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The then-thyn split was a phonemic split of the Old English phoneme /θ/ into two phonemes /ð/ and /θ/ occurring in Early Middle English which resulted in then and thyn ("thin") starting with different initial consonants, /ð/ and /θ/.

In Old English, the phoneme /θ/ had two allophones, one voiced and one voiceless, which were distributed regularly according to phonetic environment.

  • [ð] was used between two voiced sounds (either vowels or voiced consonants).
  • [θ] was spoken in initial and final position, and also medially if adjacent to another unvoiced consonant.

Although Old English had two graphemes to represent these sounds, ‹þ› (thorn) and ‹ð› (eth), it used them interchangeably, unlike Old Icelandic, which used ‹þ› for /θ/ and ‹ð› for /ð/.

In early Middle English times, a group of very common function words beginning with /θ/ (the, they, there, etc.) came to be pronounced with [ð] instead of [θ]. Possibly this was a sandhi development; as these words are frequently found in unstressed positions they can sometimes appear to run on from the preceding word, which may have resulted in the dental fricative being treated as though it were word-internal.

Words which got phonemic /ð/ from the split include:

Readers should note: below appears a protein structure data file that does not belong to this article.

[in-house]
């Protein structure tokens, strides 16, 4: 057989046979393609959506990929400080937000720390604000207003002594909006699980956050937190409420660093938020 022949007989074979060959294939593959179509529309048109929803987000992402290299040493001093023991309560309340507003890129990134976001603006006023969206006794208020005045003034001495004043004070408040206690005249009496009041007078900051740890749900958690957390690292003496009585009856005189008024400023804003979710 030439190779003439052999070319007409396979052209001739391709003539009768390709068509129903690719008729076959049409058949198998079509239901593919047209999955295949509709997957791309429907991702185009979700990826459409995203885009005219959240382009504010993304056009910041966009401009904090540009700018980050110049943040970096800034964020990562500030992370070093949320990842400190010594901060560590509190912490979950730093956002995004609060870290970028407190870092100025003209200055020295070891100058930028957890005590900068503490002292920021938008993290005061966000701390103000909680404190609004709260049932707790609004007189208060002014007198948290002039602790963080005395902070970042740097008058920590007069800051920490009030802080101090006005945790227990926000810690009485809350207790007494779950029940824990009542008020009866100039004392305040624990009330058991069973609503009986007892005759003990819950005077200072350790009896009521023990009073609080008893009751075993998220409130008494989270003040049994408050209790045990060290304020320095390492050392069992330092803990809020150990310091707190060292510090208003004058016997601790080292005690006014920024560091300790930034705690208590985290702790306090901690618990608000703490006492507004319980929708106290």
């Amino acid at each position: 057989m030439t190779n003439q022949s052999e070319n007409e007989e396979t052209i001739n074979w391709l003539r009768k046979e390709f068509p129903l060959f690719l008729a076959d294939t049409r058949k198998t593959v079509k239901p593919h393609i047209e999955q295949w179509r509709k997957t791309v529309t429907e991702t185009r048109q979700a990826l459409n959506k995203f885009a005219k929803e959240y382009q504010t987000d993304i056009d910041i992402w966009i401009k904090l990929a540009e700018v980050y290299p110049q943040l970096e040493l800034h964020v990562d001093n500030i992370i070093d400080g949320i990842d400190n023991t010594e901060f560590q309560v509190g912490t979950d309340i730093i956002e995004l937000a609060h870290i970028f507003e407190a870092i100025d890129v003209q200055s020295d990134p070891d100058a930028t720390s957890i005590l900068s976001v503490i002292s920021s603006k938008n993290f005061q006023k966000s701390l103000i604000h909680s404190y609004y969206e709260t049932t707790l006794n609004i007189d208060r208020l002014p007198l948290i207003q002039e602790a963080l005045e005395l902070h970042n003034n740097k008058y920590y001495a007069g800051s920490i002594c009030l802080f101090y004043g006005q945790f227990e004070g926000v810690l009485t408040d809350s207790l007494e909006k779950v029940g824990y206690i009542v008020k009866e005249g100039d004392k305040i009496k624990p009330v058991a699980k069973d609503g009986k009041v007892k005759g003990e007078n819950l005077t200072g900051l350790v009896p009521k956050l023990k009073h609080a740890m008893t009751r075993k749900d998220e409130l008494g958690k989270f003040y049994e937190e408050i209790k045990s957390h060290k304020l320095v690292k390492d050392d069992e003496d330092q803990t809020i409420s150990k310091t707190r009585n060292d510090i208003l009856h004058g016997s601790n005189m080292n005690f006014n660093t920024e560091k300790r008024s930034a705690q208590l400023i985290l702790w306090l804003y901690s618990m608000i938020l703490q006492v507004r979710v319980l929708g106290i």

• the
  • then
  • than
  • though
  • although
  • thou
  • thee
  • thine
  • thy
  • thyself
  • they
  • them
  • their
  • theirs
  • themselves
  • that
  • this
  • these
  • those
  • thither
  • there
  • therefore
  • thence

English has borrowed many words from Greek. Where the original Greek had the letter ‹θ› (theta), English generally retained the pronunciation /θ/ except before /m/, as in rhythm, logarithm, and also algorithm (which is only partly of Greek origin).

English has lost its original verb inflections. When the stem of a verb ends with a dental fricative, this was usually followed by a vowel in Old English, and was therefore voiced. It is still voiced in modern English, even though the verb inflection has disappeared leaving the /ð/ at the end of the word. Examples are to bathe, to mouth, to breathe. Often a remnant of the old inflection can be seen in the spelling in the form of a silent ‹e›; viewed synchronically, this ‹e› may be regarded as a marker of the fact that the fricative is voiced.

As a result of these three developments, there are a very small number of minimal pairs in Modern English which demonstrate that /ð/ and /θ/ are distinct phonemes:

  • thigh : thy - in initial position we expect /θ/, but thy belongs to the group of Middle English anomalies.
  • ether : either - between two vowels we expect /ð/, but ether is borrowed from Greek (this is valid only for those individuals who pronounce the latter as /ˈiːðər/, not /ˈaɪðər/)
  • loath : loathe - in final position /θ/ is expected, but the ‹th› in loathe was originally not final, as the ‹e› was once pronounced. Likewise the following words are minimal pairs:
    • wreath, wreathe
    • sheath, sheathe
    • sooth, soothe
    • teeth, teethe
    • mouth (noun), mouth (verb)

Also, the following noun-verb pairs have a distinction with final /θ/ and /ð/ along with their vowels:

    • bath, bathe
    • breath, breathe

Presently, English orthography makes no distinction between the two phonemes resulting from the split, but uses ‹th› for both sounds.



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